College’s decision to terminate physician’s assessment was reasonable given concerns about patient safety.

Administrative law – Decisions reviewed – College of Physicians and Surgeons – Judicial review – Procedural requirements and fairness – Natural justice – Standard of review – Reasonableness – Physicians and surgeons – Governance – Competence

Sandhu v College of Physicians and Surgeons of Alberta, [2021] A.J. No. 883, 2021 ABQB 494, Alberta Court of Queen’s Bench, June 28, 2021, C.M. Jones J.

Dr. Sandhu was a foreign-trained physician who sought the approval of the College of Physicians and Surgeons of Alberta (the “College”) to practice family medicine in Alberta. The process involved a practice readiness assessment (“PRA”), a process which was commenced but not completed. The assessor found Dr. Sandhu’s performance to be unsatisfactory in 24 of 36 assessment notes created. The PRA was terminated after the assessor informed the College he was concerned about patient safety and refused to continue as Dr. Sandhu’s assessor. The College provided Dr. Sandhu with an opportunity to respond to the assessor’s feedback. Dr. Sandhu attributed his underperformance to being inadequately oriented in an unfamiliar environment and bias by his assessor. He was subsequently informed that his application for registration was refused for failing to complete the PRA. The College’s Appeal Panel found the decision was reasonable and procedurally fair.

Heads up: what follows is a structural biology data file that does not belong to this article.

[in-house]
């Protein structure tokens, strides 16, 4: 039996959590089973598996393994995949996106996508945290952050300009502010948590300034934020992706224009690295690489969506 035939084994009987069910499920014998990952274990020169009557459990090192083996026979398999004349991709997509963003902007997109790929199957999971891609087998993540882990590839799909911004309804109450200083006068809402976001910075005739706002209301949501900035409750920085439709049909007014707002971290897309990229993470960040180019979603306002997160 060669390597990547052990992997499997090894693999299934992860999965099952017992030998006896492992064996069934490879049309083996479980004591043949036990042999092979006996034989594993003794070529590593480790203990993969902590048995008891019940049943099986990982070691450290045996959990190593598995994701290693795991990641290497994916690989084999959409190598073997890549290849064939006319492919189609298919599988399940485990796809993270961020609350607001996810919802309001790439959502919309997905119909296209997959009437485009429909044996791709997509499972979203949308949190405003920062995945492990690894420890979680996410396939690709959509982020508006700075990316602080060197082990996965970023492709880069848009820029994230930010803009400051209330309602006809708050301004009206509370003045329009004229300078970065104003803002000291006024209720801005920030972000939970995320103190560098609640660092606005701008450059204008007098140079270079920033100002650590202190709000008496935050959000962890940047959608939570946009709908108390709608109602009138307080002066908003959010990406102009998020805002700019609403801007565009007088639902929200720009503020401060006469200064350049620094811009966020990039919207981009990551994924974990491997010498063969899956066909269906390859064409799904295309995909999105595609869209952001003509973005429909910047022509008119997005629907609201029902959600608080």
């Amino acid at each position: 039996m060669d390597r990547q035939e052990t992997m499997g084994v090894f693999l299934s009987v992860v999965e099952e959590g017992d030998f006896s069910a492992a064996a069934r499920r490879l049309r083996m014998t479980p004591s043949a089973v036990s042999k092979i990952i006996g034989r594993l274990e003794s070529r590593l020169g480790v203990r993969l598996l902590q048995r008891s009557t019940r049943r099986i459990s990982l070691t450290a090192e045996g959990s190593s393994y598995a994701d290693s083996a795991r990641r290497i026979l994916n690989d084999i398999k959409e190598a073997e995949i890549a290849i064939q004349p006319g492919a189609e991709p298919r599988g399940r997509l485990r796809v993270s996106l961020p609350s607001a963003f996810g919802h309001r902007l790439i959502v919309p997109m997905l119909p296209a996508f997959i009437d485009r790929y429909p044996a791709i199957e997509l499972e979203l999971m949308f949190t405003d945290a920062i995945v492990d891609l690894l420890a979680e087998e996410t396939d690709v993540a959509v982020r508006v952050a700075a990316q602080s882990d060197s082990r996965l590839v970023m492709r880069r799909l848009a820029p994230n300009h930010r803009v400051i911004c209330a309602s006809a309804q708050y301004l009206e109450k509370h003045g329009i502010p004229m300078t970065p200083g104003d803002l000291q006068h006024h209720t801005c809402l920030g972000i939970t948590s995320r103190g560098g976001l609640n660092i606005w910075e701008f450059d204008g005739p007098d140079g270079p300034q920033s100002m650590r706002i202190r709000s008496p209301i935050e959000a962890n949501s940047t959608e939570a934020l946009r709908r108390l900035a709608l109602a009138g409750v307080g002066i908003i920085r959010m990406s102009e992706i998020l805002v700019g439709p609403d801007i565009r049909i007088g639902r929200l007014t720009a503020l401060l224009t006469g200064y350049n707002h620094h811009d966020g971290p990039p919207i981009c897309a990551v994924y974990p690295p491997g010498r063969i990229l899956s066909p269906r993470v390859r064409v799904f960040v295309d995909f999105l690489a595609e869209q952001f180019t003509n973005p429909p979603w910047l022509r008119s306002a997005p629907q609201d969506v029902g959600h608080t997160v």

Dr. Sandhu’s application for judicial review of the Appeal Panel’s decision to the Court of Queen’s Bench was dismissed. The court held that the College did not fail to meet its duty of procedural fairness in conducting the PRA, as Dr. Sandhu had been sufficiently informed regarding what the assessment would and would not involve, as well as the relevant expectations for the assessment, including that he was specifically advised that the assessor would not provide him with orientation. Dr. Sandhu could not reasonably expect to receive guidance as the PRA was not a training experience. He was sufficiently informed of his deficiencies.

The court held that the College did not have to take into consideration Dr. Sandhu’s rights and interests before terminating the PRA because of the concerns for patient safety that had been identified. The court further held it was reasonable for the College to find that Dr. Sandhu posed a risk to the public and for the College to conclude that Dr. Sandhu failed to meet the appropriate standards of medical practice.

This case was digested by JoAnne G. Barnum, and first published in the LexisNexis®